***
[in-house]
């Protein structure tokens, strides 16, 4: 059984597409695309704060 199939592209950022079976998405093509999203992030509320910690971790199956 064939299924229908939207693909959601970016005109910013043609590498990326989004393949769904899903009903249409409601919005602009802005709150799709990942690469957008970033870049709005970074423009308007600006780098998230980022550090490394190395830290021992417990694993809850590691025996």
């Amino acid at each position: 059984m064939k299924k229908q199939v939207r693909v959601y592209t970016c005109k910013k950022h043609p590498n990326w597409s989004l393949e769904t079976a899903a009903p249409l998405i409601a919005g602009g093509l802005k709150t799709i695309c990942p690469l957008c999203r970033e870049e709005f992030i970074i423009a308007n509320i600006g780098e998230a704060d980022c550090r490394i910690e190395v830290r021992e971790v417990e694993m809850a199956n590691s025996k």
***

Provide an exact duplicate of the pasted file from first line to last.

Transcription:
[in-house]
């Protein structure tokens, strides 16, 4: 059984597409695309704060 199939592209950022079976998405093509999203992030509320910690971790199956 064939299924229908939207693909959601970016005109910013043609590498990326989004393949769904899903009903249409409601919005602009802005709150799709990942690469957008970033870049709005970074423009308007600006780098998230980022550090490394190395830290021992417990694993809850590691025996």
């Amino acid at each position: 059984m064939k299924k229908q199939v939207r693909v959601y592209t970016c005109k910013k950022h043609p590498n990326w597409s989004l393949e769904t079976a899903a009903p249409l998405i409601a919005g602009g093509l802005k709150t799709i695309c990942p690469l957008c999203r970033e870049e709005f992030i970074i423009a308007n509320i600006g780098e998230a704060d980022c550090r490394i910690e190395v830290r021992e971790v417990e694993m809850a199956n590691s025996k």